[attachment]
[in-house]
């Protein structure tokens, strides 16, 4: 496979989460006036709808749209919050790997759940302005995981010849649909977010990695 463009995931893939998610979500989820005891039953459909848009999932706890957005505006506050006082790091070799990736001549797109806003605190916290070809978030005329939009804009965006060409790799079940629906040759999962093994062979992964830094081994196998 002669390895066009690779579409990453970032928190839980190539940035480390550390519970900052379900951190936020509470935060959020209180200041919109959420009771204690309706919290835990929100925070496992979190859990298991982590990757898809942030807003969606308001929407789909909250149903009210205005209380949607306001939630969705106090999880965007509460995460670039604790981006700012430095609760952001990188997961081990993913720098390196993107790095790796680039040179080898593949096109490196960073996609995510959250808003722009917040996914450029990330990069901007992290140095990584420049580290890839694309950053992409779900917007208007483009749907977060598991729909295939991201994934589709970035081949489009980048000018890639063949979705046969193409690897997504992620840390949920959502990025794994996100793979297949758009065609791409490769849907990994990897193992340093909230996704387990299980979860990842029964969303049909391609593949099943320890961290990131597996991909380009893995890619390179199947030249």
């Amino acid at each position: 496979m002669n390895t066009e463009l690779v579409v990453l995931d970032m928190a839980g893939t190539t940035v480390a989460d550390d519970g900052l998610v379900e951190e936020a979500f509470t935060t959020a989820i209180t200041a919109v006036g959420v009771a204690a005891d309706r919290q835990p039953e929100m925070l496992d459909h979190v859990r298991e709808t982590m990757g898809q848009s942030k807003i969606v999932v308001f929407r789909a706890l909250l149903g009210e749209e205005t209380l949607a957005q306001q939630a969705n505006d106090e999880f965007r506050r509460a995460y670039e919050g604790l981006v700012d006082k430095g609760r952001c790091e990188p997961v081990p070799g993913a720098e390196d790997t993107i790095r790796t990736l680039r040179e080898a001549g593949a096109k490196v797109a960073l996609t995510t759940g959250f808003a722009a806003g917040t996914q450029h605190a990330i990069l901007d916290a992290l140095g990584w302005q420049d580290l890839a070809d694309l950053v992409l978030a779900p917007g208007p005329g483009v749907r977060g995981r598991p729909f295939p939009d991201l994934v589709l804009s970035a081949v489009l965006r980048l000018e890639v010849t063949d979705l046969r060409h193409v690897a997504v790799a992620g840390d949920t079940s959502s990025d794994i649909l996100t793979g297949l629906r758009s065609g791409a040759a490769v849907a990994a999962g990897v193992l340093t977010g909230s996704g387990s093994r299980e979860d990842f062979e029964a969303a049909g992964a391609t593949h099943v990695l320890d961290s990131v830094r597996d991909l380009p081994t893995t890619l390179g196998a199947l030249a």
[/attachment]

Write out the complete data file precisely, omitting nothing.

[in-house]
């Protein structure tokens, strides 16, 4: 496979989460006036709808749209919050790997759940302005995981010849649909977010990695 463009995931893939998610979500989820005891039953459909848009999932706890957005505006506050006082790091070799990736001549797109806003605190916290070809978030005329939009804009965006060409790799079940629906040759999962093994062979992964830094081994196998 002669390895066009690779579409990453970032928190839980190539940035480390550390519970900052379900951190936020509470935060959020209180200041919109959420009771204690309706919290835990929100925070496992979190859990298991982590990757898809942030807003969606308001929407789909909250149903009210205005209380949607306001939630969705106090999880965007509460995460670039604790981006700012430095609760952001990188997961081990993913720098390196993107790095790796680039040179080898593949096109490196960073996609995510959250808003722009917040996914450029990330990069901007992290140095990584420049580290890839694309950053992409779900917007208007483009749907977060598991729909295939991201994934589709970035081949489009980048000018890639063949979705046969193409690897997504992620840390949920959502990025794994996100793979297949758009065609791409490769849907990994990897193992340093909230996704387990299980979860990842029964969303049909391609593949099943320890961290990131597996991909380009893995890619390179199947030249």
């Amino acid at each position: 496979m002669n390895t066009e463009l690779v579409v990453l995931d970032m928190a839980g893939t190539t940035v480390a989460d550390d519970g900052l998610v379900e951190e936020a979500f509470t935060t959020a989820i209180t200041a919109v006036g959420v009771a204690a005891d309706r919290q835990p039953e929100m925070l496992d459909h979190v859990r298991e709808t982590m990757g898809q848009s942030k807003i969606v999932v308001f929407r789909a706890l909250l149903g009210e749209e205005t209380l949607a957005q306001q939630a969705n505006d106090e999880f965007r506050r509460a995460y670039e919050g604790l981006v700012d006082k430095g609760r952001c790091e990188p997961v081990p070799g993913a720098e390196d790997t993107i790095r790796t990736l680039r040179e080898a001549g593949a096109k490196v797109a960073l996609t995510t759940g959250f808003a722009a806003g917040t996914q450029h605190a990330i990069l901007d916290a992290l140095g990584w302005q420049d580290l890839a070809d694309l950053v992409l978030a779900p917007g208007p005329g483009v749907r977060g995981r598991p729909f295939p939009d991201l994934v589709l804009s970035a081949v489009l965006r980048l000018e890639v010849t063949d979705l046969r060409h193409v690897a997504v790799a992620g840390d949920t079940s959502s990025d794994i649909l996100t793979g297949l629906r758009s065609g791409a040759a490769v849907a990994a999962g990897v193992l340093t977010g909230s996704g387990s093994r299980e979860d990842f062979e029964a969303a049909g992964a391609t593949h099943v990695l320890d961290s990131v830094r597996d991909l380009p081994t893995t890619l390179g196998a199947l030249a």